Karen Hughes defends Middle East trip at SMPA

Amid rising public opposition to the war in Iraq, Undersecretary of State for Public Diplomacy and Public Affairs Karen Hughes asserted that “freedom is a universal desire” in a speech at GW on Friday.

Hughes, who had just returned to America from a trip to the Middle East, reiterated that Iraq’s constitution vote this past weekend offered evidence that “on an even playing field, freedom will triumph over tyranny.”

Hughes addressed a crowd of more than 300 in the School of Media Affairs building’s Jack Morton Auditorium as part of the GW-based Public Diplomacy Institute’s forum “America’s Dialogue with the World.” The event featured panel discussions involving former journalists, ambassadors and academics. Hughes discussed America’s image abroad and how to combat terrorism using diplomacy.

During her speech Hughes said “a positive vision of hope rooted in the freedom agenda, the isolation and marginalization of extremists, and the need to foster common interest and values” is the foundation of American public diplomacy.

Hughes deflected criticism of her recent “listening tour” of the Middle East, in which a group of Turkish women voiced their opposition to the Unites States’ policy in Iraq.

“I was expecting feedback, and I was not surprised that a group of activist Turkish women raised objections to our policy,” Hughes said.

Much of the discussion Friday centered on improving America’s image in the midst of rising anti-American sentiment worldwide.

Turkish embassy official Fatih Yildiz said in an interview with The Hatchet that “waning support for American foreign policy does not reflect a lack of support for the American people.” He also expressed great confidence in the ability of Hughes to help the people of Turkey and the Middle East understand Americans’ aims.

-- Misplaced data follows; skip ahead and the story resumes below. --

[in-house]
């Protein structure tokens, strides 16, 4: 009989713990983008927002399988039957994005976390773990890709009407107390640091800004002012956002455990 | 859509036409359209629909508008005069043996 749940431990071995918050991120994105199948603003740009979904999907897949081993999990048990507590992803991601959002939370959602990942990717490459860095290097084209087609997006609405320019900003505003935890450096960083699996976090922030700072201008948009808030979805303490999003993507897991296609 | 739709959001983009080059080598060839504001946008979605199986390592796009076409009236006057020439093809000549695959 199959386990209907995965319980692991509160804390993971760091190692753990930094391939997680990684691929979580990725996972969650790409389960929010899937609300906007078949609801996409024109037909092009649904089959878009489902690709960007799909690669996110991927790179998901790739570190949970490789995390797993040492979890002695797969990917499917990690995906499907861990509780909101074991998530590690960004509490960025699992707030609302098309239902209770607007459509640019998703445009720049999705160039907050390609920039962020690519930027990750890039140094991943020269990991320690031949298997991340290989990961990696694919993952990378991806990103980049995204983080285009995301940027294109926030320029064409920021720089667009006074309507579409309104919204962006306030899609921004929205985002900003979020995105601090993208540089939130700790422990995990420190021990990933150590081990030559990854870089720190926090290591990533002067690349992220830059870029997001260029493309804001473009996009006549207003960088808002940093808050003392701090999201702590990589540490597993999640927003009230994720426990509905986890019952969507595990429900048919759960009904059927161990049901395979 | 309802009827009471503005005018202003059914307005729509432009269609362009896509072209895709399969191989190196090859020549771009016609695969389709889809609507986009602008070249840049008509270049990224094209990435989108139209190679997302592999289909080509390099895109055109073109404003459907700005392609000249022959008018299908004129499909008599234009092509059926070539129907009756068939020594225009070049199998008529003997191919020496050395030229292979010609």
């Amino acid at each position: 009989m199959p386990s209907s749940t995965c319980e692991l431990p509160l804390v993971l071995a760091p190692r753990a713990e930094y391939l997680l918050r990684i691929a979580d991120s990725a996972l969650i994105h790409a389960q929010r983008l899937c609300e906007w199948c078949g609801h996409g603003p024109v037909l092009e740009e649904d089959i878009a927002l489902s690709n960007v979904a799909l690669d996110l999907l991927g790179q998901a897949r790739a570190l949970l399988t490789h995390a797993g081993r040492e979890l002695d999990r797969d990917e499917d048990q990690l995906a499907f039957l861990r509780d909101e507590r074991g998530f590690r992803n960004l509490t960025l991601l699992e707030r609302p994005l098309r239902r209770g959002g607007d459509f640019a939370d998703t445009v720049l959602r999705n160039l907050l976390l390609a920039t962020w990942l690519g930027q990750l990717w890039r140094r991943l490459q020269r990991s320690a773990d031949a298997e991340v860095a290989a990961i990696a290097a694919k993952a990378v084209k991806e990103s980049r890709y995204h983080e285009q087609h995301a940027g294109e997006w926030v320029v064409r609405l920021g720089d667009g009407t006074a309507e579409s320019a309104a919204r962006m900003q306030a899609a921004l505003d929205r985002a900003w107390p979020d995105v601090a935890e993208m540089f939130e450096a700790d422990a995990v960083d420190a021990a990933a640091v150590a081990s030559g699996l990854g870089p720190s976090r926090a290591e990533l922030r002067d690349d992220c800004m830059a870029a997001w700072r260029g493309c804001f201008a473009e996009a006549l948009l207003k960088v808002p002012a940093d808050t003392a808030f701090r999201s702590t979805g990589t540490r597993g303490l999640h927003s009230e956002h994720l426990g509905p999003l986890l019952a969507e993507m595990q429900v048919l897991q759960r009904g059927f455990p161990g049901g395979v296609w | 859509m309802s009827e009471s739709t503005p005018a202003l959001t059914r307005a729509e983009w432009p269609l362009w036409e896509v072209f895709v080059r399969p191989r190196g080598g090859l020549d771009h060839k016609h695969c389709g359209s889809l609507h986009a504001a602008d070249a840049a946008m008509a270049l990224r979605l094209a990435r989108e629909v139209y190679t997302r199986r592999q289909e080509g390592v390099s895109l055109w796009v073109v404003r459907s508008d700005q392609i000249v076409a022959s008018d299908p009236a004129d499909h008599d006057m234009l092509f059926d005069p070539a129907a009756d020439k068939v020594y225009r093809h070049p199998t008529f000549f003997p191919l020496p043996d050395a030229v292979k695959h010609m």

Despite Hughes’ optimism about her trip to the Middle East, the Bush administration’s approach to public diplomacy has been heavily criticized, and many experts question Hughes’ ability to effectively improve America’s image abroad.

Anthony C.E. Quainton, a representative of the Public Diplomacy Institute, said during the forum that America’s interaction with the Middle East is “not a dialogue, but a lecture,” citing the importance of understanding what freedom means to others, rather than forcing American-styled democracy on the people of the Middle East.

Hughes began working for President Bush during his 1994 gubernatorial campaign in Texas and has since become one of the president’s closest advisers.

After serving as communications director for Bush’s 2000 presidential campaign, Hughes followed him to Washington to serve as counselor to the president. In 2002, Hughes returned to her home in Austin, Texas, but still managed to serve as an adviser to the White House and as a communications consultant for Bush’s re-election in 2004. Hughes returned to Washington in 2005 when Bush charged her with the duty of reviving the administration’s public diplomacy efforts in an effort to combat terrorism and increasing hostility toward the United States.

As part of the growing interest in public diplomacy, the Public Diplomacy Council joined forces with the School of Media and Public Affairs and the Elliott School of International Affairs in 2000 to form the Public Diplomacy Institute, which promotes the academic study, professional practice and responsible advocacy of public diplomacy.

Hughes said that despite foreign views of America’s public diplomacy policies, the United States still keeps an open-door policy, welcoming foreigners into the country. During her speech, Hughes recounted a conversation with an Egyptian man who asked, “Does the Statue of Liberty still face out?” To that Hughes answered with pride, “Yes it does.”

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